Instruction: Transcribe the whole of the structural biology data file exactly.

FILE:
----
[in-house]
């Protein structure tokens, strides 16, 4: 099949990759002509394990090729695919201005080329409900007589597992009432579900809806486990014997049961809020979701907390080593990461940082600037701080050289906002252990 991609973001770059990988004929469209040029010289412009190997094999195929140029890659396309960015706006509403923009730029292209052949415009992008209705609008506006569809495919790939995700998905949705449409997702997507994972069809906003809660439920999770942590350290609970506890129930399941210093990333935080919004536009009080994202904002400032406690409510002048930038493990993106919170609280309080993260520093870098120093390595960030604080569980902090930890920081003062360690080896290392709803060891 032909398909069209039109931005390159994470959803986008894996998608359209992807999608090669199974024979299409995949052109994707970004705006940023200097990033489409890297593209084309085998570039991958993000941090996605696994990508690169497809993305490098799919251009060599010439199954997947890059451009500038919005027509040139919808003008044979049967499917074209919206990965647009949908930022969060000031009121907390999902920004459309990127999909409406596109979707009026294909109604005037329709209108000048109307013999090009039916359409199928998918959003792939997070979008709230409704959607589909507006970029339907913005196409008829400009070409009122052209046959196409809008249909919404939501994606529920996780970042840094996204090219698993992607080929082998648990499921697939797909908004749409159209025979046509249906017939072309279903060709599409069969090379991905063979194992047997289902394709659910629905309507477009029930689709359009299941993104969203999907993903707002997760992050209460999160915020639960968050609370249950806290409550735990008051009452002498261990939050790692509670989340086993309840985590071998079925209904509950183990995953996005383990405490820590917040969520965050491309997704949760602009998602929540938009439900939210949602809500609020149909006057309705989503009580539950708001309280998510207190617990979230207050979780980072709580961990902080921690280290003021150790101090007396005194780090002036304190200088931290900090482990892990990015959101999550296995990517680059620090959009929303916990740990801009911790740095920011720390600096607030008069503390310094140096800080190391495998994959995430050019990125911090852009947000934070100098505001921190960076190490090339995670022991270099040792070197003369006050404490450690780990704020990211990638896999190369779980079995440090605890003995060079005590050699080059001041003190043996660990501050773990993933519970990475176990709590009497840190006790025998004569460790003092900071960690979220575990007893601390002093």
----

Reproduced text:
[in-house]
């Protein structure tokens, strides 16, 4: 099949990759002509394990090729695919201005080329409900007589597992009432579900809806486990014997049961809020979701907390080593990461940082600037701080050289906002252990 991609973001770059990988004929469209040029010289412009190997094999195929140029890659396309960015706006509403923009730029292209052949415009992008209705609008506006569809495919790939995700998905949705449409997702997507994972069809906003809660439920999770942590350290609970506890129930399941210093990333935080919004536009009080994202904002400032406690409510002048930038493990993106919170609280309080993260520093870098120093390595960030604080569980902090930890920081003062360690080896290392709803060891 032909398909069209039109931005390159994470959803986008894996998608359209992807999608090669199974024979299409995949052109994707970004705006940023200097990033489409890297593209084309085998570039991958993000941090996605696994990508690169497809993305490098799919251009060599010439199954997947890059451009500038919005027509040139919808003008044979049967499917074209919206990965647009949908930022969060000031009121907390999902920004459309990127999909409406596109979707009026294909109604005037329709209108000048109307013999090009039916359409199928998918959003792939997070979008709230409704959607589909507006970029339907913005196409008829400009070409009122052209046959196409809008249909919404939501994606529920996780970042840094996204090219698993992607080929082998648990499921697939797909908004749409159209025979046509249906017939072309279903060709599409069969090379991905063979194992047997289902394709659910629905309507477009029930689709359009299941993104969203999907993903707002997760992050209460999160915020639960968050609370249950806290409550735990008051009452002498261990939050790692509670989340086993309840985590071998079925209904509950183990995953996005383990405490820590917040969520965050491309997704949760602009998602929540938009439900939210949602809500609020149909006057309705989503009580539950708001309280998510207190617990979230207050979780980072709580961990902080921690280290003021150790101090007396005194780090002036304190200088931290900090482990892990990015959101999550296995990517680059620090959009929303916990740990801009911790740095920011720390600096607030008069503390310094140096800080190391495998994959995430050019990125911090852009947000934070100098505001921190960076190490090339995670022991270099040792070197003369006050404490450690780990704020990211990638896999190369779980079995440090605890003995060079005590050699080059001041003190043996660990501050773990993933519970990475176990709590009497840190006790025998004569460790003092900071960690979220575990007893601390002093």